I'm sorry if the question is too basic but at least it would be good to discuss it. Well, I was reading the defition of a sigma algebra and I was trying to understand why the definition of it. If the definition is that (1) the whole space is in the sigma algebra, (2) the complement of any element is also in the sigma algebra, and (3) the countable union of elements of the sigma algebra is in the sigma algebra as well. Well, for me, (1) makes sense because I would like to be able to define a probability over elements on the sigma algebra and the whole space should be "measurable" so in other words, it makes sense to set a measure (probability) to the event that everything happens (which of course it should be one). Number (2) makes sense as well because if an event A occurs then the complement will be the event that doesn't happen so I can set a probability for the complement as 1(probability A) and this will make sense since the complement is an element of the sigma algebra so can be "measured" (evaluated in my probability set function). My problem is with (3), why do we need a countable union? For instance, there are set that are not borel measurable and they can be obtained by taking the union of single sets containing the elements of it (and these single sets are measurable) but OF COURSE this argument is totally wrong since just saying the word "not measurable" refered to the definition of sigmaalgebra which is using explicitly the word "countable union only".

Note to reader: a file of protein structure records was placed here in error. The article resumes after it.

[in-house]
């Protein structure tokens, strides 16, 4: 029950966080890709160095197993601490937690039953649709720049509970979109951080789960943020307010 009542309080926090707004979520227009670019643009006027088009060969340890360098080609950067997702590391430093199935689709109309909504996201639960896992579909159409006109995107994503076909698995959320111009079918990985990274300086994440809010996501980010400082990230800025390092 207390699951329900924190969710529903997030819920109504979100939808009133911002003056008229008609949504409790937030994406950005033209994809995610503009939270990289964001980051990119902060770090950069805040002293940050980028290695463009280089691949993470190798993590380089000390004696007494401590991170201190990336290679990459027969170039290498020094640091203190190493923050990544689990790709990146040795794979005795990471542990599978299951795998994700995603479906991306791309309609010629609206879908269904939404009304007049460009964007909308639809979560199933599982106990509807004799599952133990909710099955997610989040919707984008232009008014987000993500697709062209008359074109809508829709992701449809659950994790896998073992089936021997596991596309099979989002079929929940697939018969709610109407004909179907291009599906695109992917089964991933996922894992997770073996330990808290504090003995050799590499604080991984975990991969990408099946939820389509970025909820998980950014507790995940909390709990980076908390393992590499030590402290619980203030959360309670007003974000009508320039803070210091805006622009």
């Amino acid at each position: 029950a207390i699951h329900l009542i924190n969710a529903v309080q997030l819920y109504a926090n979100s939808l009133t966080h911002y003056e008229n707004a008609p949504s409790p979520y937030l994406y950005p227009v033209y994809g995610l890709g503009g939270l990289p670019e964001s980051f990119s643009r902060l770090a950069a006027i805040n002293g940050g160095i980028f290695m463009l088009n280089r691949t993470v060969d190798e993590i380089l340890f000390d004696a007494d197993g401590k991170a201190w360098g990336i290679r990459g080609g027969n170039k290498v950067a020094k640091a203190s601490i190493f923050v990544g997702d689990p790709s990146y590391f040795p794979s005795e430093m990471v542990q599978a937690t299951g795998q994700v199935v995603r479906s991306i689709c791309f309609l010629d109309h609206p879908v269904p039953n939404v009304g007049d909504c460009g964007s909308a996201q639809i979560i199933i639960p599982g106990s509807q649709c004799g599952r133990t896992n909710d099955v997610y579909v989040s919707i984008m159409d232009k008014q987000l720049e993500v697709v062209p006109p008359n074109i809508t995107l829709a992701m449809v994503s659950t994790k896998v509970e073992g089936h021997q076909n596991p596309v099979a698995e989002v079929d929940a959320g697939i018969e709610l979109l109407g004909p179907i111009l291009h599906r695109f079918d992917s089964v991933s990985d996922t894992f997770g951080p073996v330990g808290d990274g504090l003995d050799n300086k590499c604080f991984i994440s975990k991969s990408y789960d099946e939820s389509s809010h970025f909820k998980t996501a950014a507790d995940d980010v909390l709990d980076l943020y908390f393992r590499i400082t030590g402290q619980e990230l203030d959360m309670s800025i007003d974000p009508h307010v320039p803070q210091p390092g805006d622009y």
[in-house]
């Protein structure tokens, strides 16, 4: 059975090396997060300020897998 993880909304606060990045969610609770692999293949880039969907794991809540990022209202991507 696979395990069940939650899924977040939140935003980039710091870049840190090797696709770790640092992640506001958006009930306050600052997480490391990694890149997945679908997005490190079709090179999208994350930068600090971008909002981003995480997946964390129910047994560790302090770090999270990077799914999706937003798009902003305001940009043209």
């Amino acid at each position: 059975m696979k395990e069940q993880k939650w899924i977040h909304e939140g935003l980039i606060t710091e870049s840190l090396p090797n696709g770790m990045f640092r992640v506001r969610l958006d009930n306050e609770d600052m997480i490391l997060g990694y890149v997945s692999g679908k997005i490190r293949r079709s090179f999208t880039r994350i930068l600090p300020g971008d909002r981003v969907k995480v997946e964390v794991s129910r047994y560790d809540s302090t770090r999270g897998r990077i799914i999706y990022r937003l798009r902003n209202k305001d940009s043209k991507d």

Thank you in advance.
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closed as off topic by Evan Jenkins, Steven Landsburg, Tony Huynh, Tom Leinster, Asaf Karagila Sep 24 '12 at 23:58Questions on MathOverflow are expected to relate to research level mathematics within the scope defined by the community. Consider editing the question or leaving comments for improvement if you believe the question can be reworded to fit within the scope. Read more about reopening questions here. If this question can be reworded to fit the rules in the help center, please edit the question. 


The notion of sigmaalgebra was abstracted from previously known special cases. For example Lebesgue measurable sets in the real line. In that setting, one cannot prove that uncountable unions of measurable sets are measurable. But all that is needed for measure and integration theory is countable operations.